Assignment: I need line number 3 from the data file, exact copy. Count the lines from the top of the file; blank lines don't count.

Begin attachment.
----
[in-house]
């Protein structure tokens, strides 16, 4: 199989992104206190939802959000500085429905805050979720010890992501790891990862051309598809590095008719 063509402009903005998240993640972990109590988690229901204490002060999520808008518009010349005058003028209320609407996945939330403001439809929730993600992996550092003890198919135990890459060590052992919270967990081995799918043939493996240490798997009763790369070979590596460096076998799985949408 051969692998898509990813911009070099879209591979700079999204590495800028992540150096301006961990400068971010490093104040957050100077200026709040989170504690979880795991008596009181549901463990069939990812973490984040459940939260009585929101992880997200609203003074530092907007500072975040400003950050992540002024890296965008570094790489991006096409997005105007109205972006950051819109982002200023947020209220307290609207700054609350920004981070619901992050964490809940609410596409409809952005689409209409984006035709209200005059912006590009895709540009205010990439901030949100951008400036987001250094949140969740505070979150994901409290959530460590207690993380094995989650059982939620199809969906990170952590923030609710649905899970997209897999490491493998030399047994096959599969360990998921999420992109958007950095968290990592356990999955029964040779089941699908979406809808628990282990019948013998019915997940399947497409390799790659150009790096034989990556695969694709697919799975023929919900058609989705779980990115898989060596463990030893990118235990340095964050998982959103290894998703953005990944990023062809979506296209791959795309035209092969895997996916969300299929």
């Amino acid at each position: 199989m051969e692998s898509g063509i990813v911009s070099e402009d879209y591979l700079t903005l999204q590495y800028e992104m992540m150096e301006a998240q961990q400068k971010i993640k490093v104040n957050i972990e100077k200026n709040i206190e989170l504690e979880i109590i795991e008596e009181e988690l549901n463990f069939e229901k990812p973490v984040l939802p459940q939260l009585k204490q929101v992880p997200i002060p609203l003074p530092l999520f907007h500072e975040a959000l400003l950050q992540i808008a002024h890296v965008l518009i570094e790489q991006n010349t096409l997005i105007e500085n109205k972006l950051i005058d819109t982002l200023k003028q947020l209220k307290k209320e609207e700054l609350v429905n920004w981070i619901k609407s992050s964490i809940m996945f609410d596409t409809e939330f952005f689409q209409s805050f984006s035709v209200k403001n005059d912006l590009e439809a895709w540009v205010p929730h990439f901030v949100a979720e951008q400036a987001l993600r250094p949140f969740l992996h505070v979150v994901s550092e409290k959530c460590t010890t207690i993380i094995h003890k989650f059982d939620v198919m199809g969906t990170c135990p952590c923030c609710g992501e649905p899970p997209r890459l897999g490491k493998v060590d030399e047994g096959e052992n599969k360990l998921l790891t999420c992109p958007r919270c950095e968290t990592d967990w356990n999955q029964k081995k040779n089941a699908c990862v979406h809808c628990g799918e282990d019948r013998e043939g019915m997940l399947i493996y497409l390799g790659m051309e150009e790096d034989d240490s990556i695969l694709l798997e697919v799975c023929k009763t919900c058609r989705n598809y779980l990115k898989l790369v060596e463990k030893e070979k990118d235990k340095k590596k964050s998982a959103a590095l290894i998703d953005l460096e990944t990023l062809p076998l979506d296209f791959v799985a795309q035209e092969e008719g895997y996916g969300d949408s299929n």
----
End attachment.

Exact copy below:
């Amino acid at each position: 199989m051969e692998s898509g063509i990813v911009s070099e402009d879209y591979l700079t903005l999204q590495y800028e992104m992540m150096e301006a998240q961990q400068k971010i993640k490093v104040n957050i972990e100077k200026n709040i206190e989170l504690e979880i109590i795991e008596e009181e988690l549901n463990f069939e229901k990812p973490v984040l939802p459940q939260l009585k204490q929101v992880p997200i002060p609203l003074p530092l999520f907007h500072e975040a959000l400003l950050q992540i808008a002024h890296v965008l518009i570094e790489q991006n010349t096409l997005i105007e500085n109205k972006l950051i005058d819109t982002l200023k003028q947020l209220k307290k209320e609207e700054l609350v429905n920004w981070i619901k609407s992050s964490i809940m996945f609410d596409t409809e939330f952005f689409q209409s805050f984006s035709v209200k403001n005059d912006l590009e439809a895709w540009v205010p929730h990439f901030v949100a979720e951008q400036a987001l993600r250094p949140f969740l992996h505070v979150v994901s550092e409290k959530c460590t010890t207690i993380i094995h003890k989650f059982d939620v198919m199809g969906t990170c135990p952590c923030c609710g992501e649905p899970p997209r890459l897999g490491k493998v060590d030399e047994g096959e052992n599969k360990l998921l790891t999420c992109p958007r919270c950095e968290t990592d967990w356990n999955q029964k081995k040779n089941a699908c990862v979406h809808c628990g799918e282990d019948r013998e043939g019915m997940l399947i493996y497409l390799g790659m051309e150009e790096d034989d240490s990556i695969l694709l798997e697919v799975c023929k009763t919900c058609r989705n598809y779980l990115k898989l790369v060596e463990k030893e070979k990118d235990k340095k590596k964050s998982a959103a590095l290894i998703d953005l460096e990944t990023l062809p076998l979506d296209f791959v799985a795309q035209e092969e008719g895997y996916g969300d949408s299929n």